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As troika meets labor and health ministers, Venizelos says burden can be eased

Troika officials met with representatives of the Labor and Health ministries on Thursday as Deputy Prime Minister Evangelos Venizelos emerged from a meeting with Premier Antonis Samaras and insisted that the government intends to keep to its pledge to relax its austerity policies and not request a third bailout.

“We have a comprehensive and specific plan that we have discussed publicly with citizens and we will move forward based on this,” Venizelos told reporters after his 3.5-hour talks with Samaras. The PASOK leader said that he was “not worried” about possible sticking points during the troika’s assessment of the Greek adjustment program.

On Thursday, speaking at the Economist conference in Athens, Venizelos discussed the aim of reducing the tax burden on Greeks and not having to implement “another round of austerity.” He also insisted that the coalition remains committed to its goal of not seeking further bailout loans from the eurozone.

Troika officials, meanwhile, asked Health Minister Makis Voridis to keep a close watch on the revenues and spending of main public healthcare provider EOPYY. Sources said Greece’s lenders are particularly concerned about the cost of medicines, private clinics and diagnostic centers.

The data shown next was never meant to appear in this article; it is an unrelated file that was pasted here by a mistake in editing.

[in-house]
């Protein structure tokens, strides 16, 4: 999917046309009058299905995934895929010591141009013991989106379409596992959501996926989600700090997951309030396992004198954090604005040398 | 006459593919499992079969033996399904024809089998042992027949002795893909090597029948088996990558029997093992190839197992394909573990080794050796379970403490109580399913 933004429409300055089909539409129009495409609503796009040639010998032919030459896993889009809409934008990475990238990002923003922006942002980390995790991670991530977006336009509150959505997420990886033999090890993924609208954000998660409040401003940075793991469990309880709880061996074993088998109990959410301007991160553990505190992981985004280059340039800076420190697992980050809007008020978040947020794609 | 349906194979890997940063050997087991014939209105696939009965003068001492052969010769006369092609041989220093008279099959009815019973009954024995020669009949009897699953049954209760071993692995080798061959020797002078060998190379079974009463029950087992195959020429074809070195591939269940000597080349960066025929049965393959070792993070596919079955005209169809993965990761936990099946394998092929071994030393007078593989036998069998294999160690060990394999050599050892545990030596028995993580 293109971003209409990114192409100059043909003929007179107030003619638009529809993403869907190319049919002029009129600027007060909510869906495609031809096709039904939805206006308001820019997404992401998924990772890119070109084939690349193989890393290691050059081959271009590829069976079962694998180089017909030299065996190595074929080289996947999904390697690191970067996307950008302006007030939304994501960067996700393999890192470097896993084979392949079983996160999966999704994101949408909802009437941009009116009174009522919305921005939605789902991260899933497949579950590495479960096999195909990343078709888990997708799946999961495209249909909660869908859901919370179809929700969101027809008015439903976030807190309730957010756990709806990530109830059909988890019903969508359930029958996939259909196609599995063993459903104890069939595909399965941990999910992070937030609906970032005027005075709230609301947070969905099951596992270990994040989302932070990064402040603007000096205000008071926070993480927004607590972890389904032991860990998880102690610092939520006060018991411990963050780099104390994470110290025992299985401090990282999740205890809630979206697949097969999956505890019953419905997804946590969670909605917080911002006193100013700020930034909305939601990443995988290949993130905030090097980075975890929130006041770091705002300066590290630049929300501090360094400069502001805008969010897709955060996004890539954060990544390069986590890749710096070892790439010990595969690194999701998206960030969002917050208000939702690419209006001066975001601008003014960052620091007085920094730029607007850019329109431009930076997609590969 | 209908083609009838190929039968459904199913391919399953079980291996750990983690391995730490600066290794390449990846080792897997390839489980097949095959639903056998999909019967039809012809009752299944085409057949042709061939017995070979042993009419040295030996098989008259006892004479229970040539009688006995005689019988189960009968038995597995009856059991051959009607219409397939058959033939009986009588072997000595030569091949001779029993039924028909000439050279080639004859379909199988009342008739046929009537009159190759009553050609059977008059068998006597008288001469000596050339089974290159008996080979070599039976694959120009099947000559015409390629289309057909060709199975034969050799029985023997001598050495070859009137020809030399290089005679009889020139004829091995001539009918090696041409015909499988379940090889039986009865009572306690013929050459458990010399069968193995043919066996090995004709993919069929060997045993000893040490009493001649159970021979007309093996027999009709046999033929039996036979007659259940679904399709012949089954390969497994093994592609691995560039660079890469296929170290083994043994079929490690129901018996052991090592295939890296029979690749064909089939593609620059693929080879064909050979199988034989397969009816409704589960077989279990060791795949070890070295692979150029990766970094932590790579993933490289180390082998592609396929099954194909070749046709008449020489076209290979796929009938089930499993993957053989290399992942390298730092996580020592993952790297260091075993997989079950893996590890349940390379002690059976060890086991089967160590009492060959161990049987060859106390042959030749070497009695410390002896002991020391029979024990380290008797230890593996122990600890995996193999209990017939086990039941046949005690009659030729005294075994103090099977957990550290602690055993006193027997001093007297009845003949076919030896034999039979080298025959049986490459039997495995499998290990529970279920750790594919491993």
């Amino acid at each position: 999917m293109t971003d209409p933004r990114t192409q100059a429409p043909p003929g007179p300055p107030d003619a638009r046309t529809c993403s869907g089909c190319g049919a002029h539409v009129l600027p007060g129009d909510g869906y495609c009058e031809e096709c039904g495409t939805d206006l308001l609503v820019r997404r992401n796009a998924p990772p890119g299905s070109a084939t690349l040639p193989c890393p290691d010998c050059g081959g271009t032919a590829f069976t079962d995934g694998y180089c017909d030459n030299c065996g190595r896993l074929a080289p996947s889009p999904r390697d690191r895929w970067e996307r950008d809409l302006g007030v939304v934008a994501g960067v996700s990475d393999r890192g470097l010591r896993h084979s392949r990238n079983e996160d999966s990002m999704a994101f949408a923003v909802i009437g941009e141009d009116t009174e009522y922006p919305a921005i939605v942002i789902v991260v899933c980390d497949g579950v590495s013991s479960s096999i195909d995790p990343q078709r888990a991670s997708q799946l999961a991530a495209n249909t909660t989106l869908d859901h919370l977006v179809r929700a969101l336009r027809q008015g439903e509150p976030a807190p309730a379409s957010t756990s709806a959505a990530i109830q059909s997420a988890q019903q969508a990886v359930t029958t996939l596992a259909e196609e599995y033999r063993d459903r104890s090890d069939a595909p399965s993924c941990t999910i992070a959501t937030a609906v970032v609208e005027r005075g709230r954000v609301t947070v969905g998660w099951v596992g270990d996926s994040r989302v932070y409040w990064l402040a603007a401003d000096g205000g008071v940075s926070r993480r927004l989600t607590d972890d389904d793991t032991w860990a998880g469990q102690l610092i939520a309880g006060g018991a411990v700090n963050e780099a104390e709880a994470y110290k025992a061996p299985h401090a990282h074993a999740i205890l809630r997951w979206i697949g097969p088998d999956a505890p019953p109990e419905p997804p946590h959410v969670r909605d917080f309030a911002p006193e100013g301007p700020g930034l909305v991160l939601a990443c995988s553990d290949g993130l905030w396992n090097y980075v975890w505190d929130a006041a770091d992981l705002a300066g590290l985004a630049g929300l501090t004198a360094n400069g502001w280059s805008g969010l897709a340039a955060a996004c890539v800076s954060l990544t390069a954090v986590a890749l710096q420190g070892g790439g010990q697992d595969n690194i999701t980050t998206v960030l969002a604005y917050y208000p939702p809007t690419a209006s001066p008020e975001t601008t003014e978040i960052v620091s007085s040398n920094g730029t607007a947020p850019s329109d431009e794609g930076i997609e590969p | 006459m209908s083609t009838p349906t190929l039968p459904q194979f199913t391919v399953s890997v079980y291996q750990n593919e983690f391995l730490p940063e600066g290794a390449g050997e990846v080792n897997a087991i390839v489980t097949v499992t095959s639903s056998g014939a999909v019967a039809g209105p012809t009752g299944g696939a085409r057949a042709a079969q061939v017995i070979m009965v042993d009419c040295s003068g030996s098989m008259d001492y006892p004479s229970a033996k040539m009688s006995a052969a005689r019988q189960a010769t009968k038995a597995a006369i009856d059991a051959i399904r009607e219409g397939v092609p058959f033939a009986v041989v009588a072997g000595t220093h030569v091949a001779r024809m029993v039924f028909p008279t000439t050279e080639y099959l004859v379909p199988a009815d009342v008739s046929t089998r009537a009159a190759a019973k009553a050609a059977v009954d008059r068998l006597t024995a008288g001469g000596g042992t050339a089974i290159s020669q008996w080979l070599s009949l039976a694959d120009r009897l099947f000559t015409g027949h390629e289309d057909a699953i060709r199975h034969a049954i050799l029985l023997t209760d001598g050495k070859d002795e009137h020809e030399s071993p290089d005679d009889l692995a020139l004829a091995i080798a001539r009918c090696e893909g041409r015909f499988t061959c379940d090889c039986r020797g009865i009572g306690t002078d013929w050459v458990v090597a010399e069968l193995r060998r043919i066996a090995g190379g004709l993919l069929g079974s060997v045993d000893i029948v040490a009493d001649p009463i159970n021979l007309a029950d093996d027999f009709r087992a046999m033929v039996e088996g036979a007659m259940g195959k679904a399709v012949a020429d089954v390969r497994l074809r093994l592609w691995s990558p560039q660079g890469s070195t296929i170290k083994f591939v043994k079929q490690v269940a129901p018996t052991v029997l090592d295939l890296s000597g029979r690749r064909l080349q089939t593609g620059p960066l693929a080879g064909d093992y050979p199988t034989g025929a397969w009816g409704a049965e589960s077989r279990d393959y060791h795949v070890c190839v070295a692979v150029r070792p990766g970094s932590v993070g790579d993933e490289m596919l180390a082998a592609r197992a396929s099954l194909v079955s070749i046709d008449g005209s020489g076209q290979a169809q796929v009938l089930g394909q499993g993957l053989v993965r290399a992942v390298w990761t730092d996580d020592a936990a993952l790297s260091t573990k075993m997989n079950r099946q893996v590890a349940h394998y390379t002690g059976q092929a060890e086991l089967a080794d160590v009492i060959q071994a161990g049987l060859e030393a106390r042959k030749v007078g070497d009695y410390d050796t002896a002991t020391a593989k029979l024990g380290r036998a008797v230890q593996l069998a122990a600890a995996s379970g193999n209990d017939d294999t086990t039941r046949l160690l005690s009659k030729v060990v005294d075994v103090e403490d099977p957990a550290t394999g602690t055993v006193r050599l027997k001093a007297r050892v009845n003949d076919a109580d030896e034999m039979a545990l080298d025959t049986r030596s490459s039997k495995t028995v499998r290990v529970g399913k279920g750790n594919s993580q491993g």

The inspectors also drew attention to the fact that social security funds’ debts to EOPYY so far this year stand at more than 500 million euros.

The two sides also discussed the use of generic drugs. Greece has committed to raising the use of such medicines to about 60 percent of the total by the end of the year but at the moment it is at around 20 percent.

The representatives of the International Monetary Fund, European Commission and European Central Bank also met with Labor Minister Yiannis Vroutsis. One of the key issues discussed during their meeting was another round of mergers between pension funds. This issue is expected to be at the forefront of talks between Greece and its lenders in the fall, with Athens having to overhaul its pension system for a second time in four years.

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